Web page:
Now the Switzerland I got to know when I was small mole was deeply conservative. Baths were not to be run, nor lavatories flushed after 9pm. It was forbidden to do the washing on a Sunday and compulsory to clear the sheets and clothes from the communal drying rooms. Switzerland was deeply regulated and also deeply patriotic. No irregular rectangle for their flag, but a square: red with a white cross – and it was everywhere; as were images of gentians, edelweiss and mountain roses. Songs were about mountains, and jolly millers climbing them. Beating their chests, I imagine, and probably yodelling when they reach the summits. On our regular school outing we were cajoled up these same mountains like columns of soldiers. Fidiri, Fidira, Fidiralala…, we sang as we marched uphill in pairs – or wheezed in my case. The experience asphyxiated something in my moleheart. I felt encaged by mountains and longed for the sea and shabby chaos our family had left behind. Lalalala-ha-ha-ha-la, Juhe.

The song I found myself humming as I trundled up Knocklofty this week was quite a different kettle of fish. I first heard it when I was a slightly older mole and beginning to fidget at the confines of the parental burrow. I first heard it one evening when I took a tram into sleepy, buttoned-up Bern and discovered Bärn. It was hidden, not behind its beautiful facades, but deep underground, down steep steps descending from trapdoors off the cobbled streets. They were always dark, these spaces, thick with smoke. You had to feel your way for somewhere to sit, usually the rough stone floor.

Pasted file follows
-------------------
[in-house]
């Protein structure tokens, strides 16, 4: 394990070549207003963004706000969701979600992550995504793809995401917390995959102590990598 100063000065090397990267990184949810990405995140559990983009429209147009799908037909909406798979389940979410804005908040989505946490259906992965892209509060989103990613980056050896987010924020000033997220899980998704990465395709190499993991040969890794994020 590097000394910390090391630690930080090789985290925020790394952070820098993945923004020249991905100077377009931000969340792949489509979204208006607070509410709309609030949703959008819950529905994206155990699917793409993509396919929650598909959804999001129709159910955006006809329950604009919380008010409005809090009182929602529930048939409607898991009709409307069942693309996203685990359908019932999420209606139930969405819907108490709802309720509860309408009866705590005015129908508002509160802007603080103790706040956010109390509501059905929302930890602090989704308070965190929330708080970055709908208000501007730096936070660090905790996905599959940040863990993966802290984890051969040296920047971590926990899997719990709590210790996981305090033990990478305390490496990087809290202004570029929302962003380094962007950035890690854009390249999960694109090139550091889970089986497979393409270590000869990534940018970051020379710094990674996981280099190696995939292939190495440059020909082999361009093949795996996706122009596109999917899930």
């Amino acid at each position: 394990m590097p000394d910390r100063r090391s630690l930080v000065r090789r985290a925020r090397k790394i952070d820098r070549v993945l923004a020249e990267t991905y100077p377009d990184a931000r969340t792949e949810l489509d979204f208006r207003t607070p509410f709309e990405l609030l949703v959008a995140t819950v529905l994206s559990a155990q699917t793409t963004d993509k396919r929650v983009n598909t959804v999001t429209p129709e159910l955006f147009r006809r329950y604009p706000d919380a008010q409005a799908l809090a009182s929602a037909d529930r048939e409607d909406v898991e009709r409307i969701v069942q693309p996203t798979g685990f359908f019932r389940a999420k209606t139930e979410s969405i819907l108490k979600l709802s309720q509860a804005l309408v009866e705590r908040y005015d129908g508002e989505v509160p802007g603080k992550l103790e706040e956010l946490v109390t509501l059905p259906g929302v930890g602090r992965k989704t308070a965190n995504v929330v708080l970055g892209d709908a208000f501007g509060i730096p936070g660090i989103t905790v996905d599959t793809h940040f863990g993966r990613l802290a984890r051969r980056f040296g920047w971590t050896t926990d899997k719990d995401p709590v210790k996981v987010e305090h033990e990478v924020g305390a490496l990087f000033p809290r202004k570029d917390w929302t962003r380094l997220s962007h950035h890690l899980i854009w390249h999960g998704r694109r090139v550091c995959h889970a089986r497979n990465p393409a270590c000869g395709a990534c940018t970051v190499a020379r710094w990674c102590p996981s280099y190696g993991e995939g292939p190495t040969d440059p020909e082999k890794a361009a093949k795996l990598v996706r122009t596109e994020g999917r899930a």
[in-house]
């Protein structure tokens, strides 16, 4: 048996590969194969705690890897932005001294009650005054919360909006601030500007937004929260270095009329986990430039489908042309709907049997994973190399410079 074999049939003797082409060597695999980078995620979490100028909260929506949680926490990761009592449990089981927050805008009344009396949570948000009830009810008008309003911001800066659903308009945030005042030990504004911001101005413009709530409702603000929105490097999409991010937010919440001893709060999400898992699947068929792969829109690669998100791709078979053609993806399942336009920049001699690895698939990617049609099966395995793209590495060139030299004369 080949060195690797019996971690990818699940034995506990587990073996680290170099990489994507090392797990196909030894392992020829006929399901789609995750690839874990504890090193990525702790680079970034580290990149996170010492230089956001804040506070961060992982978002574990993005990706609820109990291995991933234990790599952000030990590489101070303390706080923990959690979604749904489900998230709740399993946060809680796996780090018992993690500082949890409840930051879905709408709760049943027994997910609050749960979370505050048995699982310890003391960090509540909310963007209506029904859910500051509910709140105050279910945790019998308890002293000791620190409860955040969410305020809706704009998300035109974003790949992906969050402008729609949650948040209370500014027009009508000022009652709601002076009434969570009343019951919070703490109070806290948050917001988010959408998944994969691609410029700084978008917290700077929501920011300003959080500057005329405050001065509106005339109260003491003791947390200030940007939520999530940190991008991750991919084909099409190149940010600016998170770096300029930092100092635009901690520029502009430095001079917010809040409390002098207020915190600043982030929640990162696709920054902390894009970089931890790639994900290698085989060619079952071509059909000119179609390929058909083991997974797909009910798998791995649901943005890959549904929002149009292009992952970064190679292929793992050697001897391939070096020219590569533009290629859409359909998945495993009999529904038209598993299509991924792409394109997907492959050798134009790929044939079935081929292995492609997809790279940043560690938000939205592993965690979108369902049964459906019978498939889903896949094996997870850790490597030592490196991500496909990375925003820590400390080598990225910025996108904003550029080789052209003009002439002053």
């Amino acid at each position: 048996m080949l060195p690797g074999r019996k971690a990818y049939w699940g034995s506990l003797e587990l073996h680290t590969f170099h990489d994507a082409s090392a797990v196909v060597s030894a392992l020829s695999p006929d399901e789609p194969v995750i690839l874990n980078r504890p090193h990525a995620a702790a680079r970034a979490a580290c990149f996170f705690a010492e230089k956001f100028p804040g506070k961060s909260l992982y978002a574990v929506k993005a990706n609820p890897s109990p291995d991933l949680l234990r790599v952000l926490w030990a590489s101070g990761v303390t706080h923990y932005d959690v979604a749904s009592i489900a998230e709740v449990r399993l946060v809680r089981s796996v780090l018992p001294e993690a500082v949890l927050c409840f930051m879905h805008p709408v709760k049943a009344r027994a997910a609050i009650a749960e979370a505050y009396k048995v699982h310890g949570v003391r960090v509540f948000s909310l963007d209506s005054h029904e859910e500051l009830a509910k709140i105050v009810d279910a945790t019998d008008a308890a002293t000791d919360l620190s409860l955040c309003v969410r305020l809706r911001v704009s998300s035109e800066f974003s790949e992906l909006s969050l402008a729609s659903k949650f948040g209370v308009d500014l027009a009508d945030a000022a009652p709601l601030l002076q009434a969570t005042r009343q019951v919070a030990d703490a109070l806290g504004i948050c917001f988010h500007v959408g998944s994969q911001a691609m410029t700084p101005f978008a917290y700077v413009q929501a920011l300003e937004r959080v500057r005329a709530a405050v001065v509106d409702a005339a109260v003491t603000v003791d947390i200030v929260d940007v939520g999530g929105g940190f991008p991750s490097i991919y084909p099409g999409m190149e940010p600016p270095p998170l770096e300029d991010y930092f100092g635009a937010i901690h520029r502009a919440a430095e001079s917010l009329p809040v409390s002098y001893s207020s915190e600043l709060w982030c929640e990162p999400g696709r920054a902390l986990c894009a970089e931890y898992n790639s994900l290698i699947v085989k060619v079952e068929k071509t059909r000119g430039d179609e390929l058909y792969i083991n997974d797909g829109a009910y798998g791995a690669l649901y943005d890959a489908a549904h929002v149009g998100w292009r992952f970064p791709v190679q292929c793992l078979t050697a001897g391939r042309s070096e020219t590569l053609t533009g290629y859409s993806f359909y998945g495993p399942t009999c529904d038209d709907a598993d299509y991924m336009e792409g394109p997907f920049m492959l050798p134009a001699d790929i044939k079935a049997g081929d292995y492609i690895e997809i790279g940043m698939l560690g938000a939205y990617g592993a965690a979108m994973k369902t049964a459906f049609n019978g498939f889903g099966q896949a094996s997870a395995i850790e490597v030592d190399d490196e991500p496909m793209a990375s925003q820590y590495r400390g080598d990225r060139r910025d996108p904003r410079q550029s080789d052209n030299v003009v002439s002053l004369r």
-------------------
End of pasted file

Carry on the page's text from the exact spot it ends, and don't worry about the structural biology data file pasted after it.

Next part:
Just a chap on a wooden chair with a guitar. Mani Matter, law student by day and troubadour by night.

Our schooling was all in German. Anyone who wanted to be taken seriously wrote and spoke in German. Bärndütsch was seen as backward. But Mani Matter sang in this local dialect. He and a like-minded group were determined to wrestle the language from the stranglehold of sentimental Heimat prose and platitude, and bring it to life with irony, philosophical thinking and robust debate.

His songs were gentle, witty little stories sung to jaunty tunes. And they contained nuggets.

The song* I was humming as I trundled up Knocklofty is a story in which the narrator is walking home one night when he sees a man approaching the parliamentary buildings with dynamite. Is he really about to blow them up he asks. Yes, it has to be, let anarchy reign. As a good citizen the narrator feels duty-bound to do something. His fear makes him eloquent. He espouses the state, the hard won values of freedom and democracy. In a speech that ‘would have made a horse patriotic’, he moves the anarchist to tears. Danger is averted and the anarchist slinks off.

But at home in bed the narrator runs through his speech again. Doubts begin to eat away at his convictions. Was he right to praise Switzerland like that? Now the doubts grow each time he passes the parliament, and he can’t help thinking that all it would take is a couple of sacks of dynamite.

It was this song, allowing doubt to enter what for me had been an impenetrable cultural narrative, that allowed me to embrace my adoptive city. It sowed the seed of a deep love for Bärn, and a way of questioning that stays with me here and now, the other side of the world.